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Zenith Media's Ad Forecast foresees growth for television and radio in India

By , agencyfaqs! | In | July 19, 2002
Despite advertising expenditure falling across the world, there seems to be some light at the end of the tunnel for Indian agencies


Hope of a 2002 recovery seems to be fading, as advertisers are still reluctant to make long-term spending plans. That is the crux of the latest Ad Forecast, released recently by the Zenith Optimedia Group.

Despite this gloomy picture, the study predicts a recovery in the Asian market excluding Japan, which is good news for an already beleaguered ad industry in this part of the world.

In India, the total advertising expenditure in 2001 was pegged at Rs 8,201 crore increasing to Rs 9,043 crore in 2002. The study predicts the figure to go up to Rs 10,247 crore and Rs 11,609 crore for the next two years, all of these indicating an upswing (Table 1).

Of the total ad spend, print got the maximum attention with Rs 3,985 crore and Rs 4,348 crore allocated to it in 2001 and 2002, with a further Rs 4,822 crore and Rs 5,396 crore predicted to be pumped into this medium in the next two years.

Interestingly, even though print seems to be the largest medium in terms of spends, Zenith Media predicts that television is likely to attract much of the new expenditure, with its share expected to increase from 40.7 per cent in 2001 to 41.8 per cent in 2004.
Radio, the study claims, will be the fast-growing medium over the next few years as private radio stations are launched in metropolitan areas.

Advertising as a percentage of Gross Domestic Product (GDP) is likely to touch 0.38 per cent in 2004, from a steady 0.36 per cent in 2001 and 2002. In 1990, advertising was 0.28 per cent of the GDP.

The study also claims that with business confidence slowly reviving after a slowdown last year, sectors such as telecommunications, pharmaceuticals, insurance and cars should increase their advertising expenditure over the next six months. Besides, with tariff barriers coming down, as agreed in the last round of WTO (World Trade Organisation) negotiations, foreign goods are likely to flood the marketplace, forcing Indian companies to increase their ad spends to keep pace.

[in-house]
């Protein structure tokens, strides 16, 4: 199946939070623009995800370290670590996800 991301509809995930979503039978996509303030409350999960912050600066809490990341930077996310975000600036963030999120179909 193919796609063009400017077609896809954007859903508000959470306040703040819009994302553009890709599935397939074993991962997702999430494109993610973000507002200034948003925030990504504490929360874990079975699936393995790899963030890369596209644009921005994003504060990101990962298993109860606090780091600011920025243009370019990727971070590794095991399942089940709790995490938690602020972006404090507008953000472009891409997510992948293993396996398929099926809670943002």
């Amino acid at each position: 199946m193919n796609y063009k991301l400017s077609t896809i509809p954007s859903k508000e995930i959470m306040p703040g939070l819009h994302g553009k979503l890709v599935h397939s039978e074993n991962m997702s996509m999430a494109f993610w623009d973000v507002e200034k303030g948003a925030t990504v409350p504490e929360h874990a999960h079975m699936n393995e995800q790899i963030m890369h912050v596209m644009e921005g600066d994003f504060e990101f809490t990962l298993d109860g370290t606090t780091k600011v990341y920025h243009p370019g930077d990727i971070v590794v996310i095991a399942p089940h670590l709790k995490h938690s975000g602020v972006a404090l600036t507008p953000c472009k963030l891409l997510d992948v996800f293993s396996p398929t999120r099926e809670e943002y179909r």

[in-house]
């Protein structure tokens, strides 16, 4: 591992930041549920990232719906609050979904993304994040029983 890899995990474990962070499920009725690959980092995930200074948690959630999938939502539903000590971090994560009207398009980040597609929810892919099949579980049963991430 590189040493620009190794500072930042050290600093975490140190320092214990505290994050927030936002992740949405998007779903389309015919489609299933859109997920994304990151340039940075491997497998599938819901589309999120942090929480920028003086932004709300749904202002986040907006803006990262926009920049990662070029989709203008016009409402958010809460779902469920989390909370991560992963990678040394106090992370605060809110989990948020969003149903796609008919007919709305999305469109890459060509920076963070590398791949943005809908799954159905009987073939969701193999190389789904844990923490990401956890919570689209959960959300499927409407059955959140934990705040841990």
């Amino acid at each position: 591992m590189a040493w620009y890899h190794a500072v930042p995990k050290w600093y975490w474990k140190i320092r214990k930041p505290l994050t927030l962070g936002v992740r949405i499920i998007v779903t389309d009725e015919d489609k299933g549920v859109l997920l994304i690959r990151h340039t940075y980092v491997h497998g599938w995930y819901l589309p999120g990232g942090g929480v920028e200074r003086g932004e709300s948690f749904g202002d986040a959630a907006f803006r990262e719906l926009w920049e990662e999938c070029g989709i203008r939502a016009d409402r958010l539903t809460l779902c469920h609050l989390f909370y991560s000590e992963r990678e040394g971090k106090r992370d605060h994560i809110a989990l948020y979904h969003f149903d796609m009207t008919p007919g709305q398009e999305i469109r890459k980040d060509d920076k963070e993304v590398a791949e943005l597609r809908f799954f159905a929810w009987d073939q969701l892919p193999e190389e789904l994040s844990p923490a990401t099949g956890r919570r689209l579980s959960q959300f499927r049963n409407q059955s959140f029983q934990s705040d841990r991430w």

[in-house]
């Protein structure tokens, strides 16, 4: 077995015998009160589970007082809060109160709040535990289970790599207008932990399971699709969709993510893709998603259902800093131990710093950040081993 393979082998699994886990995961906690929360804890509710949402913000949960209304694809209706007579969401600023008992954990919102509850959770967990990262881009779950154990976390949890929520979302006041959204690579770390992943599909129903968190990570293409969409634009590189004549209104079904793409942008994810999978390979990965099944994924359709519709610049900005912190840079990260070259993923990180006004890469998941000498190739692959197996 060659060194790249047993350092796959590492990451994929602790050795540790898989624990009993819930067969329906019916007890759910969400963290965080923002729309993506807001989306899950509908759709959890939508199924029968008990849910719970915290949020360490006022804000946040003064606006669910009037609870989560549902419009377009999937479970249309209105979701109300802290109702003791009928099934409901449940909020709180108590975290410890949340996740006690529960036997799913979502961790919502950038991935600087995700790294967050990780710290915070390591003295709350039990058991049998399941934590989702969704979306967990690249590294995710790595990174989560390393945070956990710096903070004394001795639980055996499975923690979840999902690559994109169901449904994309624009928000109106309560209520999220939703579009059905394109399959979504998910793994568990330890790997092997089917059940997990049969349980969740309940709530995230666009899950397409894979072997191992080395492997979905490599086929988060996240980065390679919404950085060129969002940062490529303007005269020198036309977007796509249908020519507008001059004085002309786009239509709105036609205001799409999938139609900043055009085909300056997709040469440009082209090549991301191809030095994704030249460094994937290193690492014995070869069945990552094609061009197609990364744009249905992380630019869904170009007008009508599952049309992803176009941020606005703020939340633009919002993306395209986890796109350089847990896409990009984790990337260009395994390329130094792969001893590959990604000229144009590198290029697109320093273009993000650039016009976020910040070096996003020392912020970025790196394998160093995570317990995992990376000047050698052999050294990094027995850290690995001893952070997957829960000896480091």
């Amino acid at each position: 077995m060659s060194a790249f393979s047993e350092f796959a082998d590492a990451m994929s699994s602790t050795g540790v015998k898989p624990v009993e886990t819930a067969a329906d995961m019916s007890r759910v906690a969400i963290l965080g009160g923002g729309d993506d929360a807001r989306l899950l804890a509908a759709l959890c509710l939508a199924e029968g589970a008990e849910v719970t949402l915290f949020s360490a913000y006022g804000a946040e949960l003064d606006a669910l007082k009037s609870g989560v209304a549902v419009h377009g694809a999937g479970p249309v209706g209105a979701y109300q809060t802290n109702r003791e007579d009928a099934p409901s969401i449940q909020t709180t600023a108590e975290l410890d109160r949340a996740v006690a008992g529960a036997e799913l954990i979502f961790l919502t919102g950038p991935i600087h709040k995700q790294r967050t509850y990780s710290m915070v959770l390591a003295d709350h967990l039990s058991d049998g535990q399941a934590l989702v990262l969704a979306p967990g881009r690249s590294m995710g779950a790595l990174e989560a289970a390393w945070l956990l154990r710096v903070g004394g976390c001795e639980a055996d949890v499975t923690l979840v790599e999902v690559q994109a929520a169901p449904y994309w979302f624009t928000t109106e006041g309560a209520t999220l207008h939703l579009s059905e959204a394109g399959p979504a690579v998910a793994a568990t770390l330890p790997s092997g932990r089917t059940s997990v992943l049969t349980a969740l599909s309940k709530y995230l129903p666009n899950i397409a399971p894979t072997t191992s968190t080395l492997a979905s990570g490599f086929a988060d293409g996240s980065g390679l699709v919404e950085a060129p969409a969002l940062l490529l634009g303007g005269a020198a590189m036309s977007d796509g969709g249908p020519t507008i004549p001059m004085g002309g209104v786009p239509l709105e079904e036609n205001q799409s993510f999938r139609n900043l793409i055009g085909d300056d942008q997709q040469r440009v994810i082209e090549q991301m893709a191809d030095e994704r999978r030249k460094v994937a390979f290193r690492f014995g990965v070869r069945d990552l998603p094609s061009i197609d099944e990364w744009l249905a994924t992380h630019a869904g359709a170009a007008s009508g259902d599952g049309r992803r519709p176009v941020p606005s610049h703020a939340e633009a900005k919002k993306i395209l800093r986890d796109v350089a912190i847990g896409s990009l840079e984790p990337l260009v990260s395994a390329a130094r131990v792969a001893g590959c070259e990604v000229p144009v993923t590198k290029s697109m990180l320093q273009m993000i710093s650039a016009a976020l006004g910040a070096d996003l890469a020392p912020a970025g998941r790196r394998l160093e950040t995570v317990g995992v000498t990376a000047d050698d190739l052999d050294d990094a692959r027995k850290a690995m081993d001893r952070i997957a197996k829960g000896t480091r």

On the international front, however, global advertising shrank by over 6 per cent in real terms in 2001. The global annual ad market for major media peaked in 2000, which, according to Zenith Media, could go down in 2002, having contracted by $23 billion in real terms. Of this, only $3 billion may be retrieved in 2003 and a further $7 billion in 2004.

Moreover, gross advertising billings for the first quarter of 2002 showed negative growth rates over the same period last year. Germany, for instance, registered a decline of 5.3 per cent, the UK a fall of 4 per cent. The tally for other countries stands at Spain (-5.2), France (-0.7), Italy (-5.8) and Japan (-6.0) respectively. Only the US market showed a positive increase of 0.2 per cent over the same quarter last year.

This hike has been attributed to the network television market enjoying a well sold out February Olympics. Besides, advance sales for the new season beginning September has been quite strong. However, a majority of the increase represents dollars held back from last year's budgets rather than an organic increase in total spends, and advertisers can revoke these advance purchases during the season (Table II). © 2002 agencyfaqs!

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